Jesse, BTW, in spite of your claim it can't be done, here is another simple way for any two observers at rest with respect to each other but separated by any arbitrary distance in space to determine their 1:1 age correlation.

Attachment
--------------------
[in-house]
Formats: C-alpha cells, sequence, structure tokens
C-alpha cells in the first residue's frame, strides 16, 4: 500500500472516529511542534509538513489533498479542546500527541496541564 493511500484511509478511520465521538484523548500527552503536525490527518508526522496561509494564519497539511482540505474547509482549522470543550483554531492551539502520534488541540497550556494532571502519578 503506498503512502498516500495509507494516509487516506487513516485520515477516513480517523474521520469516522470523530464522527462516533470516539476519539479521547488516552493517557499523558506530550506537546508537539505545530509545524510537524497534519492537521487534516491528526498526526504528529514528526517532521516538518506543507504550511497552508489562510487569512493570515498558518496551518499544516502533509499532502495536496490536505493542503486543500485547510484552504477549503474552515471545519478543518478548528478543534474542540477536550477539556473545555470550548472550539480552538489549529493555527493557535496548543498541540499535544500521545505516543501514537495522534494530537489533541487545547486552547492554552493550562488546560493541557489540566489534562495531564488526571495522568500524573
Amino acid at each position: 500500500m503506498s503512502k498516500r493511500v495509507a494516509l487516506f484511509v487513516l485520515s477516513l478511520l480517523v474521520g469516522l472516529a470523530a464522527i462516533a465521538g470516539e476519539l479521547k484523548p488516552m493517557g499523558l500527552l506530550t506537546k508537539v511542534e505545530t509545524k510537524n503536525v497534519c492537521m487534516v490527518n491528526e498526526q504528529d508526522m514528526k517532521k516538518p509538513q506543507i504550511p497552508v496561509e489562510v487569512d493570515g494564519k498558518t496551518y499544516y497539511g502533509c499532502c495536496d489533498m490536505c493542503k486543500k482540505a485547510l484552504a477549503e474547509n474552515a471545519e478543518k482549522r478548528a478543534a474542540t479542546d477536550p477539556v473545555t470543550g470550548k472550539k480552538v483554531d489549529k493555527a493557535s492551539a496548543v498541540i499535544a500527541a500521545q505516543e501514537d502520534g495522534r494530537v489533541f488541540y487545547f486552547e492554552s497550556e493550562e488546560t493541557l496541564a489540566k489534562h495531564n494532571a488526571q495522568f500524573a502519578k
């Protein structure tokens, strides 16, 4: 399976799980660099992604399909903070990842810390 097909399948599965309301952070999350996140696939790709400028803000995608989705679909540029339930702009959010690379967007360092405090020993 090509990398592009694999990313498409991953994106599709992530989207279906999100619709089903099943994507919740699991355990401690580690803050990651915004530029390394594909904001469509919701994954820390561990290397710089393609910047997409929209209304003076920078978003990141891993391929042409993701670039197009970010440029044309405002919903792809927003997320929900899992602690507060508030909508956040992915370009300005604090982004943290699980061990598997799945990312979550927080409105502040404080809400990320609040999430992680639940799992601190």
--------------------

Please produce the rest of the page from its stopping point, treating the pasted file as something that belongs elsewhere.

If A and B are separated at any distance but at rest with respect to each other A sends B a light message telling B what A's current age is, and B immediately reflects that light message back to A with B's current age reading attached. Because they are at rest A knows that the actual age difference is A's CURRENT age - B's REPORTED age + 1/2 delta c (half the light signal's round trip time). In this way A determines a unique 1:1 age correlation between his and B's age that will hold for as long as they are at rest. B can use the same method to determine his 1:1 age correlation with A. A and B do NOT have to synchronize the signals to do this. This gives both A and B their single correct 1:1 age correlation at any distance which holds so long as they are at rest with respect to each other. Of course other observers may see this differently but IT'S NOT THEIR AGE CORRELATION, IT'S ONLY A'S AND B'S AGE CORRELATION and A and B can determine exactly what that correlation is. Do you agree? I know you will claim it's not valid since other observers may view it differently, but frankly A and B's age correlation is NONE OF THEIR BUSINESS! I'll respond to the rest of your post later when I have more time... Edgar On Tuesday, March 4, 2014 2:19:46 PM UTC-5, jessem wrote: > > > On Tue, Mar 4, 2014 at 2:02 PM, Edgar L. Owen <edga...@att.net<javascript:> > > wrote: > > Jesse, > > You ask me to choose between 1. and 2. > > 1. If B's proper age at this point in spacetime is T, then C's proper age > at this point in spacetime must be T as well (i.e. their proper ages are > "simultaneous" in the sense that they must reach the same age > simultaneously). > > 2. If B and C's worldlines both pass through a specific point in spacetime > P, and B's age is T1 when she passes through P, while C's age is T2 when > she passes through P, then B must be at age T1 simultaneously with C being > at age T2 (i.e. whatever two specific ages they have at P, they must reach > those two ages simultaneously, even if the two ages are different) > > > First I assume that by "passing through the same point in spacetime" you > mean that the worldlines cross at P simultaneously by the operational > definition of no light delay. > > 1. is true only in a SYMMETRIC case. In the symmetric case they would have > the same ages as they pass through the same point P, but in that case they > have the same ages during the WHOLE trip so no big surprise. > > 2. is true in all cases. The actual ages T1 and T2 at which they > simultaneously cross will stand in a 1:1 correlation, but ONLY AT THAT > POINT P because their ages could be different due to acceleration > differences either before or after. > > > > Thanks for the clear answer. So now you hopefully see that you must > retract your claim that there's an "error" in my comments about the > scenario with the two pairs of twins A/B and C/D, since I never asserted > anything remotely resembling #1, my point about ages that occur at the same > point in spacetime being simultaneous in p-time referred SOLELY to #2. > > Now, can you please address the follow-up questions that I asked you to > address if you did agree with #2? I will requote them below: > > 'On the other hand, if you would answer "no, statement #2 is not in error, > I agree that in this case T1 and T2 are simultaneous in absolute terms", > then please have another look at the specific numbers I gave for x(t), > coordinate position as a function of coordinate time, and T(t), proper time > as a function of coordinate time, for each observer, and then tell me if > you agree or disagree with the following two statements: > > For A: x(t) = 25, T(t) = t > For B: x(t) = 0, T(t) = t > For C: x(t) = 0.8c * t, T(t) = 0.6*t > For D: x(t) = [0.8c * t] + 9, T(t) = 0.6*t - 12 > > --given the x(t) functions for B and C, we can see that they both pass > through the point in spacetime with coordinates x=0, t=0. Given their T(t) > functions, we can see that B has a proper time T=0 at those coordinates, > and C also has a proper time T=0 at those coordinates. Agree or disagree? > > --given the x(t) functions for A and D, we can see that they both pass > through the point in spacetime with coordinates x=25, t=20. Given their > T(t) functions, we can see that A has a proper time T=20 at those > coordinates, and D has a proper time T=0 at those coordinates. Agree or > disagree?' > > (if you don't understand the math of how to use x(t) to determine whether > someone passed through a given point in spacetime with known x and t > coordinates, or how to determine their proper time T at this point, then > just ask and I will elaborate) > > > > > There are two equivalent ways they can confirm their actual 1:1 age > correlations in both (all cases) when they cross paths. > > First they can directly observe this 1:1 correlation by simply looking at > each other's clocks as they pass. Normally this is not possible if two > observers have relative motion with respect to each other, but in this case > there is no time delay and the looking only takes a SINGLE MOMENT OF TIME, > so even though the time RATES of each other's proper clocks are dilated in > each other's frames, each can still actually read the correct proper time > on the other's clock as they cross. > > (One might initially think it is impossible to read each others' clocks > correctly due to the dilation of relative motion, or even if they passed > with different accelerations, but this is not true in the case where they > read as they cross. Each proper clock is ALWAYS reading the actual proper > age. The apparent dilation effect is just due to the longer interval it > takes for signals from that clock to reach the observer. But the signals > received always display the real and actual proper age of the clock WHEN > the signals were sent. So in the crossing case where there is only a single > signal with NO time delay the clock reading received = the actual clock > reading when the signal was sent. > > > Yes, I agree that they can verify their respective ages at the moment they > cross paths just by looking at each other's clocks at this moment, I have > made this point several times before in discussion with you. > > > > Note that this analysis points out that all proper clocks continually show > the actual proper age of the clock when the signal was sent. So that real > actual age is REALLY OUT THERE. Your imaginary 1:1 correlation problem just > doesn't take into proper account the transmission time from the clock to > the receiver. Just subtract the transmission time and you will get the > actual 1:1 age correlation between when any proper age signal was sent and > what proper time it was received.) > > > This doesn't help in establishing a 1:1 correlation in their ages when > they are at DIFFERENT locations in space, since different frames disagree > about the value of the "transmission time from the clock to the receiver". > > > > > > Second they CAN CONFIRM the actual age correlation in ALL cases simply by > exchanging light messages as they cross telling each other their actual > ages which is an equivalent method. As they cross the light signal has no > appreciable delay so whatever actual age they report will correlate to the > actual age the other receives the signal. > > In this way crossing observers CAN UNambiguously determine the 1:1 > correlation of their actual ages even if they are in relative motion. > > > Of course, it was never in dispute that they can unambiguously define > simultaneous ages AT THE MOMENT THEY CROSS PATHS, this is something all > frames agree on. What is in dispute is whether there is any physical basis > in relativity for a unique definition of simultaneous ages when they are at > DIFFERENT points in space. > > Jesse > > > > > > With this understanding your 1. is true of symmetric cases, and 2. is true > of all cases... > > Edgar > > > > > > > On Tuesday, March 4, 2014 12:19:27 PM UTC-5, jessem wrote: > > > > On Tue, Mar 4, 2014 at 8:37 AM, Edgar L. Owen <edga...@att.net> wrote: > > Jesse, > > I'm interested in finding the truth, not in assigning blame. > > The important thing is we both now agree that there IS ALWAYS A > CORRELATION OF ACTUAL AGES between any two observers. > > The difference is I think it's an EXACT correlation, and you think that > it's ALMOST EXACT except for cases of extreme separation or motion. > > I think we have to analyze the age correlation from a POV that preserves > the actual relationship of the accelerations that are the ONLY cause of age > rate differences. Whereas you think we have to consider all possible views > irrespective of whether they properly preserve the relationship of causes > of age rate differences. My method provides an EXACT correlation. Your > method provides an ALMOST EXACT correlation in all but extreme cases. > > > Also now that I have pointed out the error in your Alice, Bob, Arlene, > Bart example do you agree my method does produce consistent, unambiguous > and transitive 1:1 correlations of proper ages among all observers? > > > So you are just going to COMPLETELY IGNORE my response, which pointed out > that your supposed "error" relied on using the ambiguous phrase "B's and > C's proper ages are simultaneous in p-time because they are at the same > place in spacetime" to describe my views, and interpreting it in a way that > I would never had agreed with? Again, this phrase could be interpreted two > possible ways: > > 1. If B's proper age at this point in spacetime in T, then C's proper age > at this point in spacetime must be T as well (i.e. their proper ages are > "simultaneous" in the sense that they must reach the same age > simultaneously). > > 2. If B and C's worldlines both pass through a specific point in spacetime > P, and B's age is T1 when she passes through P, while C's age is T2 when > she passes through P, then B must be at age T1 simultaneously with C being > at age T2 (i.e. whatever two specific ages they have at P, they must reach > those two ages simultaneously, even if the two ages are different) > > Your attempt to show an "error" in the phrase you invented to describe my > views depended on interpreting the phrase as meaning #1, but I never > asserted anything like #1, my position is described by #2. Do you think > statement #2 is still in "error"? PLEASE ANSWER THIS QUESTION YES OR NO. If > your answer is "yes, #2 is still in error" I suspect you are > misunderstanding something very basic about relativity...so if you do > answer "yes", please tell me if you would agree or disagree that in case > #2, the event of B's clock reading T1 and the event of C's clock reading T2 > both satisfy the OPERATIONAL definition of "same point in spacetime" that I > had given earlier involving light signals. > > On the other hand, if you would answer "no, statement #2 is not in error, > I agree that in this case T1 and T2 are simultaneous in absolute terms", > then please have another look at the specific numbers I gave for x(t), > coordinate position as a function of coordinate time, and T(t), proper time > as a function of coordinate time, for each observer, and then tell me if > you agree or disagree with the following two statements: > > For A: x(t) = 25, T(t) = t > For B: x(t) = 0, T(t) = t > For C: x(t) = 0.8c * t, T(t) = 0.6*t > For D: x(t) = [0.8c * t] + 9, T(t) = 0.6*t - 12 > > --given the x(t) functions for B and C, we can see that they both pass > through the point in spacetime with coordinates x=0, t=0. Given their T(t) > functions, we can see that B has a proper time T=0 at those coordinates, > and C also has a proper time T=0 at those coordinates. Agree or disagree? > > --given the x(t) functions for A and D, we can see that they both pass > through the point in spacetime with coordinates x=25, t=20. Given their > T(t) functions, we can see that A has a proper time T=20 at those > coordinates, and D has a proper time T=0 at those coordinates. Agree or > disagree? > > If you would agree with my statement #2 above, and you also agree with > these two statements, then this should be sufficient to show that the event > of B's proper time clock reading T=0 is simultaneous in p-time with th > > ... -- You received this message because you are subscribed to the Google Groups "Everything List" group. To unsubscribe from this group and stop receiving emails from it, send an email to everything-list+unsubscr...@googlegroups.com. 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